What I mean is that Campbell scored from distance. 25 yards or so. There’s something to be said for having a go from there, if only once in a while. For as scintillating and satisfying as goals like Rosický’s against Sunderland or Wilshere’s against Norwich, goals that dart and dance among four or five players one-touching it through narrow slits of space before being tapped home, there’s nothing wrong with the occasional howitzer from outside the box. It’s not that we don’t have players who can do this—Podolski, of course, and Cazorla, are not shy about letting fly. It’s been said that Arsène discourages his players from taking shots from distance. Whether that’s true or not is for others to say. I’ve seen enough highlights and goals from the last 17 years or so to see that players aren’t gun-shy.
The reluctance or inability to shoot from distance may be an accidental by-product of our style, which sees us push forward with as many as eight players in the final third, in the process packing the opponent’s defenders into that same tight space, leaving us with a dense thicket of 16 or 18 players in and around the box. Finding a window through which to shoot in such settings might seem like a fool’s errand as the shot will inevitably be blocked or deflected, perhaps conceding possession for a quick counter-attack.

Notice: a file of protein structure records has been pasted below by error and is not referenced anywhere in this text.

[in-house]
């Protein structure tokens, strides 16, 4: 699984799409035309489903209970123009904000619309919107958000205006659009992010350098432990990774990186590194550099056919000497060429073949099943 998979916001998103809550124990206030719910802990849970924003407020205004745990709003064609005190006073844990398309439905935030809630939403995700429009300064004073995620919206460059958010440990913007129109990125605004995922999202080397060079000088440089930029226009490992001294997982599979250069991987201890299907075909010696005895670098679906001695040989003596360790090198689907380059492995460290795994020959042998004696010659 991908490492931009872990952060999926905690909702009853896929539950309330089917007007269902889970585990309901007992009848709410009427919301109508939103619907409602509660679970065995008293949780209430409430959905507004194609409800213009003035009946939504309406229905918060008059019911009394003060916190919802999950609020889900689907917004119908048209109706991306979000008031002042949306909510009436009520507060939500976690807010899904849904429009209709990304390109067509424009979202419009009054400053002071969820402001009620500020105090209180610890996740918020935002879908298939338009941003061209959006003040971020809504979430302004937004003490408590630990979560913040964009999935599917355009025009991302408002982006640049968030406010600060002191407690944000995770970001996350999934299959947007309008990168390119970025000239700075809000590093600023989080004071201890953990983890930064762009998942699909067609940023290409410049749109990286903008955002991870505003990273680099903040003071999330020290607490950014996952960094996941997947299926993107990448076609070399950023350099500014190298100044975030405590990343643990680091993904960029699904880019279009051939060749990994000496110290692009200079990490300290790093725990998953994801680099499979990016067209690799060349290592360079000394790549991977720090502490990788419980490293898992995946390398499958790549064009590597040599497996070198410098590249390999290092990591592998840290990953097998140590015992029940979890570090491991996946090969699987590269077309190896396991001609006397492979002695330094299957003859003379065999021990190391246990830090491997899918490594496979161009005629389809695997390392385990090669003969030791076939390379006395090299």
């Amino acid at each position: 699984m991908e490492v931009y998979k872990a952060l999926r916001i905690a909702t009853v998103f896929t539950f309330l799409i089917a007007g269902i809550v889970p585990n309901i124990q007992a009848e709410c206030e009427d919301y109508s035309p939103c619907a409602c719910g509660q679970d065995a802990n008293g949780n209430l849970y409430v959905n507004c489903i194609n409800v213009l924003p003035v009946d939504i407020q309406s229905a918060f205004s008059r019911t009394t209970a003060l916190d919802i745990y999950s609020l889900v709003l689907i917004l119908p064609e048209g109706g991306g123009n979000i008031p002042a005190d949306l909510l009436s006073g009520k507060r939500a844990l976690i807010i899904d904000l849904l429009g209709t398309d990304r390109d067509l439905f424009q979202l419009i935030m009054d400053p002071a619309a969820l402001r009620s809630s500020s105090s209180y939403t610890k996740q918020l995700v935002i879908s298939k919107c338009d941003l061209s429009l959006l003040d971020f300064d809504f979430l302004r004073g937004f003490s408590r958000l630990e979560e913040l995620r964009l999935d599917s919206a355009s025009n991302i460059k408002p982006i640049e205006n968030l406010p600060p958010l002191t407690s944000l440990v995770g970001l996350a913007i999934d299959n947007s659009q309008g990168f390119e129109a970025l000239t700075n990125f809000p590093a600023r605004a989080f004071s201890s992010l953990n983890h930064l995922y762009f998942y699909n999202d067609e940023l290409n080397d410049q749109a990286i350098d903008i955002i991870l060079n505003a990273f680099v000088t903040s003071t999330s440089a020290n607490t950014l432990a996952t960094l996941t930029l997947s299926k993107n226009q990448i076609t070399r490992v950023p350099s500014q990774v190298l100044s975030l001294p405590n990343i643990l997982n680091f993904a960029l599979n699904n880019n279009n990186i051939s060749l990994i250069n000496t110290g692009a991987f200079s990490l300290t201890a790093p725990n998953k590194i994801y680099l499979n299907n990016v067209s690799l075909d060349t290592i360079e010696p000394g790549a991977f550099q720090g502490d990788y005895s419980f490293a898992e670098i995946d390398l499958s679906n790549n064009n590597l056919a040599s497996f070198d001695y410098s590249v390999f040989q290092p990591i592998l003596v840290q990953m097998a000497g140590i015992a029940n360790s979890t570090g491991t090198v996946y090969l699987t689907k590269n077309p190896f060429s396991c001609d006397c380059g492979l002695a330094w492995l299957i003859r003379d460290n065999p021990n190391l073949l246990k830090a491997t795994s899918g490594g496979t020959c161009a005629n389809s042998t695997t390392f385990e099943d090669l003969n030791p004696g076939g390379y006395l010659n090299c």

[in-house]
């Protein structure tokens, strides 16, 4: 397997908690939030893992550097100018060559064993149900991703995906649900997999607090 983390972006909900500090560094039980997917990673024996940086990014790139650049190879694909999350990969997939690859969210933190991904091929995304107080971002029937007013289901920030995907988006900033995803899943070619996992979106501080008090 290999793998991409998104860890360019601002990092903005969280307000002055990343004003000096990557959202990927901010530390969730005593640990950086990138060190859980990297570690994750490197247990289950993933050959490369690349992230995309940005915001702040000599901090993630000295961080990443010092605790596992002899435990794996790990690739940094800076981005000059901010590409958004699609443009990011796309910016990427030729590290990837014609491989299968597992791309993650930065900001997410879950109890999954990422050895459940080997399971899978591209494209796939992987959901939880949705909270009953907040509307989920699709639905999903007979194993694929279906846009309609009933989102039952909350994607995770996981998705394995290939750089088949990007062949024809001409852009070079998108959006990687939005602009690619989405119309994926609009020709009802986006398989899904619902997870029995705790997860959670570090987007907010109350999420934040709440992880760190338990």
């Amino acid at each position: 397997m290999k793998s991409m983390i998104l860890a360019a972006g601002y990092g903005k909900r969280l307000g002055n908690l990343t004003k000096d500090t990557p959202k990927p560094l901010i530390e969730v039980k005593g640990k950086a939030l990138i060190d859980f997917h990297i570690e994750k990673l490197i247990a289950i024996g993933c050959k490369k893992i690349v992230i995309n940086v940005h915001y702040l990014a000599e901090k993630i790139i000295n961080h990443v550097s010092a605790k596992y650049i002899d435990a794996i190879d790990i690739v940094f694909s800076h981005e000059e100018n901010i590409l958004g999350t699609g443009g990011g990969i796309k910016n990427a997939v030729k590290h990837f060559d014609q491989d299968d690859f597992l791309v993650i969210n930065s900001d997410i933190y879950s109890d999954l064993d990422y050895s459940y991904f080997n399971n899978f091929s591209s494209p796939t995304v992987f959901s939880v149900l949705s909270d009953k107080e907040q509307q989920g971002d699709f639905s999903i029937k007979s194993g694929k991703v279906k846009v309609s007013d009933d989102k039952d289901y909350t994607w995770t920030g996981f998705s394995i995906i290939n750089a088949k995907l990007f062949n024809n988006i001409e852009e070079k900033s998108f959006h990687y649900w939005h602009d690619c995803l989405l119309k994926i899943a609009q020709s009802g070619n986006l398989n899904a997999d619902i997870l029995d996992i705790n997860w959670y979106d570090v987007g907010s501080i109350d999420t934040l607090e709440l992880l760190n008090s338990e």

However, we’ve seen for ourselves as recently as the weekend that shooting through such a thicket is not impossible, as Sunderland’s Giaccherini sluiced his own shot through a half-dozen players to beat Szczesny. That thicket, just as much as it obstruct clear paths to goal, does the same to the keeper, who is left with little time to anticipate much less see a shot coming through that many players, not to mention deal with the swerves and dips such shots can take due to English or deflections. Such shots become dangerous in and of themselves, of course, as Giaccherini and Campbell have shown. Even if their success-rate is lower than shots from close-in, they can create second chances from those deflections, from the goalkeeper being forced to make a save, and from set-pieces that result.
If nothing else, it’s sometimes worthwhile to let fly from distance if only as a signal of intent, testing the keeper while announcing “we’re not simply going to pass it around until we find the perfect opportunity from 12 yards away.” Campbell, from considerable distance, beat a keeper widely (if not recently) touted as one of the best young keepers in the Prem. If a player of his still-nascent qualities can score from there, surely, some of our more-seasoned and skilled players can test other keepers from time to time. The goals that come may not come from the quintessential Arsenal oeuvre, but I seem to remember a fair number of famous goals coming from distance. One of the more-glorious sights in football, after all, is seeing that well-struck ball soaring over helpless defenders and just out of reach of a hapless keeper and yanking taut against the back of the net.
Have at it, boys.